Flood of biz forecast for Asian Film Market


More news from the Pusan fest

BUSAN, South Korea -- Typhoon rains welcomed the arrival of some of the 1,500 participants set to attend Busan's second annual four-day Asian Film Market, opening today, including 350 registered buyers.

But by Sunday evening no inbound flights were delayed to this South Korean beach resort and organizers said there were no cancellations -- and many newcomers -- at the market and the Busan International Film Commission & Industry Showcase (BIFCOM).

"Attendance will be the same as last year, and we are expecting exciting and focused events," market director Park Kwang-su said. Since Korea's film industry has had a down year, he said, "attendance won't grow, either."

At noon Sunday at the Grand Hotel, the market's core, many of the sales suites stood empty, while in others sellers were just beginning to hang posters and lay out brochures.

Kini Kim, director of international business at CJ Entertainment, said a scan of the guest list showed him many Europeans he met last year would not be coming back.

"I'm worried that there are too many markets around this time. People are going to Rome because Rome is closer for European buyers," Kim said.

Newcomers were plentiful. Mark Lindsay, the former Miramax executive, now president of New York-based Kimmel International arrived in Busan after stopping in Tokyo.

There, he met Japanese distributors to show off the two year old company's growing slate, which ranges from Management," a romantic comedy starring Jennifer Aniston, to "All God's Children Can Dance," a feature set in Los Angeles' Koreatown, starring Joan Chen and Jason Lew.

"It's important to go where the Asian buyers are," he said. "A lot of doing sales in Asia is all about face-to-face contact. So for me this is an opportunity to re-establish old relationships and establish new ones."

Another first-time visitor was Ludo Cremers, president of 24 frames, a Los Angeles-based distributor of international films for the U.S. market. He'd seen 14 films since arriving Wednesday.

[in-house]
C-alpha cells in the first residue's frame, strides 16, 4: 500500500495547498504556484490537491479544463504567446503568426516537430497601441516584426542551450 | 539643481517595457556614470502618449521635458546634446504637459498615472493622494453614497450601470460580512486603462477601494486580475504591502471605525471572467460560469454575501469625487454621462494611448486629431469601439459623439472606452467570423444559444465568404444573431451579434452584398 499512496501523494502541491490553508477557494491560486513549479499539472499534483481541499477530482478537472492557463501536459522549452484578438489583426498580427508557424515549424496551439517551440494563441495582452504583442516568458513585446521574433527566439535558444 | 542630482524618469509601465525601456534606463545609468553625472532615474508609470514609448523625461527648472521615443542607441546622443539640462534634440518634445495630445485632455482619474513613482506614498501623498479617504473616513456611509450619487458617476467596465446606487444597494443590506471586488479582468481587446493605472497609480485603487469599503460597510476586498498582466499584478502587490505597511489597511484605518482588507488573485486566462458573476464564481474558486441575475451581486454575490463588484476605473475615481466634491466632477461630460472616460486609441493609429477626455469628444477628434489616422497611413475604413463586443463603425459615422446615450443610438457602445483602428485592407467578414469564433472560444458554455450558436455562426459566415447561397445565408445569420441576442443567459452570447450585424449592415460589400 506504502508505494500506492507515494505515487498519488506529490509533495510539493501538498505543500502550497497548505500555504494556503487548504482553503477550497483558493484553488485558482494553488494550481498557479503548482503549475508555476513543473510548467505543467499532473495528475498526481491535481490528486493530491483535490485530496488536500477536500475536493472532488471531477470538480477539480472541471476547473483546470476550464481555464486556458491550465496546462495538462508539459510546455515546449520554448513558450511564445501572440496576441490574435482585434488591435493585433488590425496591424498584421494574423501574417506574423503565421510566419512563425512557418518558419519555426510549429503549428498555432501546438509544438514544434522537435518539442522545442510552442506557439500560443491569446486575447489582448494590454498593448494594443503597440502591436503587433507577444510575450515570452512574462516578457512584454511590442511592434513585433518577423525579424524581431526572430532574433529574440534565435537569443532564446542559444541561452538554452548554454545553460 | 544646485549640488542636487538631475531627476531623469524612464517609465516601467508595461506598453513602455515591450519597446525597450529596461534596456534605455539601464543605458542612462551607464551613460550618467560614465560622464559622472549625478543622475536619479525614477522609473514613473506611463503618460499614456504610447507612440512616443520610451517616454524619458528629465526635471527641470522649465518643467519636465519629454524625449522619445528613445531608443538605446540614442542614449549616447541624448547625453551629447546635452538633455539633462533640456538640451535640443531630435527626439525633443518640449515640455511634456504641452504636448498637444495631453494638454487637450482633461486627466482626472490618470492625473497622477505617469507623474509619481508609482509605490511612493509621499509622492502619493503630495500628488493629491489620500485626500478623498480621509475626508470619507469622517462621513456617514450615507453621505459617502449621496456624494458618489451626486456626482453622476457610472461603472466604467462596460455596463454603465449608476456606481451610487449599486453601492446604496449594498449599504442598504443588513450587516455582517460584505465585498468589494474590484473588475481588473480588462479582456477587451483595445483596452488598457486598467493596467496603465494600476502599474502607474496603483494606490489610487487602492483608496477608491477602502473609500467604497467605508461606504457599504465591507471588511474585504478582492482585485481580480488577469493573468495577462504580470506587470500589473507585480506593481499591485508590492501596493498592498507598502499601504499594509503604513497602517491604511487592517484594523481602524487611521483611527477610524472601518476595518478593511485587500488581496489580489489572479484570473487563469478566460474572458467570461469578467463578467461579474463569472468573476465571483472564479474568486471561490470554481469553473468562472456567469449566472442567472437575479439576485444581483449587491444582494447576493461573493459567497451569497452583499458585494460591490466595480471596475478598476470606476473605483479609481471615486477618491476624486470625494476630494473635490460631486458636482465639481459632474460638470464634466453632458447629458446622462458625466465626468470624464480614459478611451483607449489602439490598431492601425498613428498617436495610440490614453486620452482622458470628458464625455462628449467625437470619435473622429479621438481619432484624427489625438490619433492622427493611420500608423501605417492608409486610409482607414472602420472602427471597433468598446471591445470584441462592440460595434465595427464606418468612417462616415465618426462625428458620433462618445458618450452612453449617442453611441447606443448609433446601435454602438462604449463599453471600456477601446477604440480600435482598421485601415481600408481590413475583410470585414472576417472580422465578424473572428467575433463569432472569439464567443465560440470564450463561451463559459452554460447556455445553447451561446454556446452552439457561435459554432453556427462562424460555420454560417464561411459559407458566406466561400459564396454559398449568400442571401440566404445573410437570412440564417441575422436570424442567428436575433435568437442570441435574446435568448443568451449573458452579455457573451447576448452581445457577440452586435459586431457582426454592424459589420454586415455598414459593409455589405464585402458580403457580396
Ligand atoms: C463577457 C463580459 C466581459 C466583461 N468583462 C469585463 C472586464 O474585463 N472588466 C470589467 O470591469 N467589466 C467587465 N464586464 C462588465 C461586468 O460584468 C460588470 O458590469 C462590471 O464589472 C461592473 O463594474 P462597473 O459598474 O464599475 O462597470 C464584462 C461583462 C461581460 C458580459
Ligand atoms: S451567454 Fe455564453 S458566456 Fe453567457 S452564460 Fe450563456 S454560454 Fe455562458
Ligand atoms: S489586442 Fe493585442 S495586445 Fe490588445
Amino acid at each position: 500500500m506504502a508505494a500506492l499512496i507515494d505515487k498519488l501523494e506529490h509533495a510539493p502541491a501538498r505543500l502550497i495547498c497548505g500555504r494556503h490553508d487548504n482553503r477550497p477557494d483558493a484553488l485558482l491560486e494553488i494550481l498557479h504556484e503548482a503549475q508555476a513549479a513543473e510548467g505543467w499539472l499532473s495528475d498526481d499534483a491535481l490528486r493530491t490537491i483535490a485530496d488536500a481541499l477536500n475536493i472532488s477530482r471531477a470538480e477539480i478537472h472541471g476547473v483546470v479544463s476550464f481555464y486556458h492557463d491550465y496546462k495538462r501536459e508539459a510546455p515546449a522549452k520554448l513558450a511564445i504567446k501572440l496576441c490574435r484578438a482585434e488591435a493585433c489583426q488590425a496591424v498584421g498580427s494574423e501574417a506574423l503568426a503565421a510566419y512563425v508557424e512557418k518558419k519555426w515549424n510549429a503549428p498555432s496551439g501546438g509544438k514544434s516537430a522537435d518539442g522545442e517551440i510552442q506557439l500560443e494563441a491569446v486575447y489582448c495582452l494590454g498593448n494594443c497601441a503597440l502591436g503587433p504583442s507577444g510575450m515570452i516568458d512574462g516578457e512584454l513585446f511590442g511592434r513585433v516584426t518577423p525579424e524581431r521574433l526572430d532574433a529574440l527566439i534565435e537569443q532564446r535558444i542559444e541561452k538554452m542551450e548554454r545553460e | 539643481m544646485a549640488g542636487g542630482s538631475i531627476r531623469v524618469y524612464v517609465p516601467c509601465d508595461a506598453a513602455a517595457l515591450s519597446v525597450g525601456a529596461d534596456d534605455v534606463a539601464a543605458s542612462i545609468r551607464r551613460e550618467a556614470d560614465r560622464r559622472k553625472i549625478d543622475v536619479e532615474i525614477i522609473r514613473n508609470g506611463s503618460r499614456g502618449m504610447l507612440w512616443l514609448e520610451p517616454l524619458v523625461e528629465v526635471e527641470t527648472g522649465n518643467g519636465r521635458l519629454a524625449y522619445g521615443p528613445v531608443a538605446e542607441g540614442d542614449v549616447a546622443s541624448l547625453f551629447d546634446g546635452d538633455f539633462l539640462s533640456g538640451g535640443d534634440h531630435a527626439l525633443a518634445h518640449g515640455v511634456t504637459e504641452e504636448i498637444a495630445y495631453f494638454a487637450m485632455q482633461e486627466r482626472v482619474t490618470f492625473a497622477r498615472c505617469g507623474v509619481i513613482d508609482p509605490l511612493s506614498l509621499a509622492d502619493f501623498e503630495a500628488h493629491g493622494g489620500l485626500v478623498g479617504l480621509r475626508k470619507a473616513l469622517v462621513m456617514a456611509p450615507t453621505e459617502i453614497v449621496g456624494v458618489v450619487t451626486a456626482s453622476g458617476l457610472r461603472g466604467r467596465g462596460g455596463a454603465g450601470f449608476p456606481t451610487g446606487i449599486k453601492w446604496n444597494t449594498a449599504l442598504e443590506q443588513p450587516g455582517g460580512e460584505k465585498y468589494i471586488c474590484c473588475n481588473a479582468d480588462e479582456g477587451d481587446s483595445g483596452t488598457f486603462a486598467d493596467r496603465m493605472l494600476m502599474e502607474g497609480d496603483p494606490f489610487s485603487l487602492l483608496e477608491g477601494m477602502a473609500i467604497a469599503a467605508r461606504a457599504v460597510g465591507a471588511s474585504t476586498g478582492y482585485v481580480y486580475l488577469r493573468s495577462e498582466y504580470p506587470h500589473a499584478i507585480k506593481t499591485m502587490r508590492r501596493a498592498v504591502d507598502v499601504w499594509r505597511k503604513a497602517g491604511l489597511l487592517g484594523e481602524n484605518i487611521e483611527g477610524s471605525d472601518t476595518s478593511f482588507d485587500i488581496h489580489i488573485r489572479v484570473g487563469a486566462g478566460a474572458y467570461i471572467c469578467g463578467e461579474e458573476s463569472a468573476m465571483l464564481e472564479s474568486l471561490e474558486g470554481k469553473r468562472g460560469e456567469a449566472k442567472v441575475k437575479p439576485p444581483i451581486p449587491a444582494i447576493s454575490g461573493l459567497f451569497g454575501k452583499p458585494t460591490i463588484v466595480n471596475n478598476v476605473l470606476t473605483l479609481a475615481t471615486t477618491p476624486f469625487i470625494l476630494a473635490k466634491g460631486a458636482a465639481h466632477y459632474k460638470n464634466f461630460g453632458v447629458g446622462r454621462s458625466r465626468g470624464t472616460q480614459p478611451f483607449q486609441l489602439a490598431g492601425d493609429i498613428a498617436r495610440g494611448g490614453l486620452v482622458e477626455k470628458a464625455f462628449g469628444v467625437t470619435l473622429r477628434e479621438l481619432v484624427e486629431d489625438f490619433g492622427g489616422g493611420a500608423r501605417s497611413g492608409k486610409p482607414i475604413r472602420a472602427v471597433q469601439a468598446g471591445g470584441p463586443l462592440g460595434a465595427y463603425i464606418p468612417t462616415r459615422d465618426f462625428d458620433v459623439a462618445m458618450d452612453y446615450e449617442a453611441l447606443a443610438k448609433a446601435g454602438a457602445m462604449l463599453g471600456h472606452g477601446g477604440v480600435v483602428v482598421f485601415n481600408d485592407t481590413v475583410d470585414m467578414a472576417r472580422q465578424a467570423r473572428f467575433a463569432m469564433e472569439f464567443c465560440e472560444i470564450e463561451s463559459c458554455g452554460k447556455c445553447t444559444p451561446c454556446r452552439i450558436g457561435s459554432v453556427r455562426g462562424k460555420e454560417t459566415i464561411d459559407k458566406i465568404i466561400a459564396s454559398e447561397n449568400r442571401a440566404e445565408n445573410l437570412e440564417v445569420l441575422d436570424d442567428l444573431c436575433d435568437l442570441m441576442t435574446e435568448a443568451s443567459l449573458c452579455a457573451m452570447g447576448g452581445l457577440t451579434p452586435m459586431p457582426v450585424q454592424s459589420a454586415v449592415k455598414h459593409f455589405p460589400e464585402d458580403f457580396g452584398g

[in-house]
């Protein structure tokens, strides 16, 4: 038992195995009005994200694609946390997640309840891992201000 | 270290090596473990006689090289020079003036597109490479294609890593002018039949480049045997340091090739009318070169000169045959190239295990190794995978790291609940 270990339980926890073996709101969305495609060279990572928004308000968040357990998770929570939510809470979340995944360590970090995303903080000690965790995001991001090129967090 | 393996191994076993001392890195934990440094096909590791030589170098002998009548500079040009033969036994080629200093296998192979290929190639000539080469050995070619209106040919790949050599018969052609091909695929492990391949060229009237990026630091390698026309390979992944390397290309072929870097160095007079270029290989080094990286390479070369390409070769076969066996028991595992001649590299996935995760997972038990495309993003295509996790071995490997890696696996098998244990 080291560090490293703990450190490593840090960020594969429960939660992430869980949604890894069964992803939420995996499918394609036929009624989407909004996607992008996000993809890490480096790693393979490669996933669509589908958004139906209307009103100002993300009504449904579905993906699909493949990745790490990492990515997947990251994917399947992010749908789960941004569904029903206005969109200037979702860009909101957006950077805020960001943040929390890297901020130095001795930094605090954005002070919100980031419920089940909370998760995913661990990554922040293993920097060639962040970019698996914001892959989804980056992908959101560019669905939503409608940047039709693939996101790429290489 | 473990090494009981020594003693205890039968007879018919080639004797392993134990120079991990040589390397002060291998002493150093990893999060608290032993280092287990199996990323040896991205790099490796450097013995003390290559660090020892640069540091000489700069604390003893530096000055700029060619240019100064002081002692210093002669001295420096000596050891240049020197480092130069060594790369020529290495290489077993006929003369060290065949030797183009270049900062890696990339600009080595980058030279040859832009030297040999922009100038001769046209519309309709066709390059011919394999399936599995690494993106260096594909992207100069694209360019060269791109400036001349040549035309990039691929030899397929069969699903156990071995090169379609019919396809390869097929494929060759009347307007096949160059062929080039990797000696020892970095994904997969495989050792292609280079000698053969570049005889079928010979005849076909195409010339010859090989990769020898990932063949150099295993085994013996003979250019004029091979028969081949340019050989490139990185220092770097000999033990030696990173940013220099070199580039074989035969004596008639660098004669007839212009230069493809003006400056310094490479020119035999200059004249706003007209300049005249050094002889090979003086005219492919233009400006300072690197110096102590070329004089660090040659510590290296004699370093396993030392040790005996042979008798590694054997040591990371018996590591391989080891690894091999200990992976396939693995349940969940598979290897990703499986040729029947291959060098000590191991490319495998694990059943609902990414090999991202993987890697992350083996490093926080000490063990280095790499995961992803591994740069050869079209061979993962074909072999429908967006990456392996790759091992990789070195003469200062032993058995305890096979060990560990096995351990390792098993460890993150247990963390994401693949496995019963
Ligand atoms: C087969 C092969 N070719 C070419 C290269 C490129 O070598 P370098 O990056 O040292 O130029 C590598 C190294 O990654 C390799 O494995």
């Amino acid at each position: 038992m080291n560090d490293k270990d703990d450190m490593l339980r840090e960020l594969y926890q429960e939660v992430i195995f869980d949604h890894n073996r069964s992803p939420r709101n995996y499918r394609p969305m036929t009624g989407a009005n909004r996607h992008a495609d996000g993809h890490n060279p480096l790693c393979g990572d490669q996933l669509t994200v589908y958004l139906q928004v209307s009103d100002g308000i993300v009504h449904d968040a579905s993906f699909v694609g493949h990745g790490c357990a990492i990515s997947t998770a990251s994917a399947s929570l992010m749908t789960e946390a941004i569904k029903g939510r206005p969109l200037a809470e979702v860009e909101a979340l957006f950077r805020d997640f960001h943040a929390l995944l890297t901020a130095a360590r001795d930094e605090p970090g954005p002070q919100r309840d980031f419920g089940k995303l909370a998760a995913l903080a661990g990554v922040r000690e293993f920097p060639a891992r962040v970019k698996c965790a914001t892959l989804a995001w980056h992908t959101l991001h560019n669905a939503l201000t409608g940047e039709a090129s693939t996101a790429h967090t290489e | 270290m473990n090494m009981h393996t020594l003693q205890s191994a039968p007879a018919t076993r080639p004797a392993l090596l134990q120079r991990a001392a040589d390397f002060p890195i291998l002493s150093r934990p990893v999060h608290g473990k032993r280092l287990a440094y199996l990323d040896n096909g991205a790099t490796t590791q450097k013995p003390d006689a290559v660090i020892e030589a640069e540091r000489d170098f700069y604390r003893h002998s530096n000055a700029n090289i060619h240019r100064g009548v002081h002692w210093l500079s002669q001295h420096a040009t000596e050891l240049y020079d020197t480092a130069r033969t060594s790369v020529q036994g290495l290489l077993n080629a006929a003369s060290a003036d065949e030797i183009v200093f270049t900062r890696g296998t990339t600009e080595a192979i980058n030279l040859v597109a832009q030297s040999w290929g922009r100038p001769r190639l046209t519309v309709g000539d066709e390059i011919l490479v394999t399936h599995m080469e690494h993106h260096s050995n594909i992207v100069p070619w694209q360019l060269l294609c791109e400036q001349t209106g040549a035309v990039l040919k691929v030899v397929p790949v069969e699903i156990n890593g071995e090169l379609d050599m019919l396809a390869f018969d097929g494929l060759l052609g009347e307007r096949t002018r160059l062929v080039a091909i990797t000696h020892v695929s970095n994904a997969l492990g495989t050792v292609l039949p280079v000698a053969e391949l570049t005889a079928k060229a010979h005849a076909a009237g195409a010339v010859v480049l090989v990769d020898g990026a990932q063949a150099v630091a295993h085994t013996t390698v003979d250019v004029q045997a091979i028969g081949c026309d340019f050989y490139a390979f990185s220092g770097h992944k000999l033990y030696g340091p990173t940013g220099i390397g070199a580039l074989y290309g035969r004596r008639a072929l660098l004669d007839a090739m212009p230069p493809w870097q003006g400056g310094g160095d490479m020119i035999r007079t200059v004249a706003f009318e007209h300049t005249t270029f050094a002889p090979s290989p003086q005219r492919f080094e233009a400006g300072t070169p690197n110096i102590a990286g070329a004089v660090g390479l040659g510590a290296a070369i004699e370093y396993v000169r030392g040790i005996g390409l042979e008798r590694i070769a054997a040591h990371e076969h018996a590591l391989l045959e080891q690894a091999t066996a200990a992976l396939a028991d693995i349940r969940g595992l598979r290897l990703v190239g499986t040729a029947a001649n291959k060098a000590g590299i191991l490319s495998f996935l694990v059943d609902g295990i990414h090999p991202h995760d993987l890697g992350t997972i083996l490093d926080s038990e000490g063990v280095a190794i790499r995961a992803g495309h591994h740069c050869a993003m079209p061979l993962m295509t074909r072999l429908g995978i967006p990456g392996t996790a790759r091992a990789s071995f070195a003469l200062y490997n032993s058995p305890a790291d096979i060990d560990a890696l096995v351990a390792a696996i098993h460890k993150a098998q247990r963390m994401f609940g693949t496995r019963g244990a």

"I like the level of the films that I see here, but I'm still hoping to find an edge-of-your-seat horror film in the market," said Cremers, who has bought five films since founding the company in February, including the 2007 Thai horror "Alone," purchased in Cannes.

By Sunday at 6:30, parties hosted by the Udine Far East Film Festival and a group of Malaysian filmmakers stood a chance of being moved. Both were to be held in the partly open-air Pusan International Film Festival Pavilion built onto Haeundae beach. A sand barrier to protect it was built up in the morning, but rough surf threatened.

"Despite the rain, everybody here is extremely helpful and is making the best of it," Cremers said.

Opening day at the Grand also will see a seminar about the growing casting crossover between Asia and Hollywood. Participants include casting directors Yoko Narahashi ("Babel") and Susan Shopmaker ("West 32nd"), Korean American actor John Cho, and Madame Park Sung-hae, the head of Korean talent management company Sidus iHQ.

Market director Park said he expected Asian companies to be talking up co-productions with more than 200 producers visiting from around the world arriving with projects in varying stages of completion.

"We still need more refinement and understanding about co-productions to broaden the market in Asia," said Park.

Other highlights will see Taiwanese director Hou Hsiao-hsien ("Flight of the Red Balloon") present his next project, "The Assassin," a traditional action movie, and Japanese music and movies group Avex pitch the sort of projects it is looking to back.

"The market itself looks pretty organized. We're getting a lot of appointments and expect to start out the autumn market season here, and hope to close at AFM," said Minako Mita, deputy director of the motion picture department, international sales, Fuji-TV, whose screening of "Hero" here she hopes will attract Asian buyers.

The worst of Supertyphoon Krosa had shifted course into China and blown down, offering relief to the organizers of the market, which ends Thursday.

Mark Russell and Gregg Kilday contributed to this report.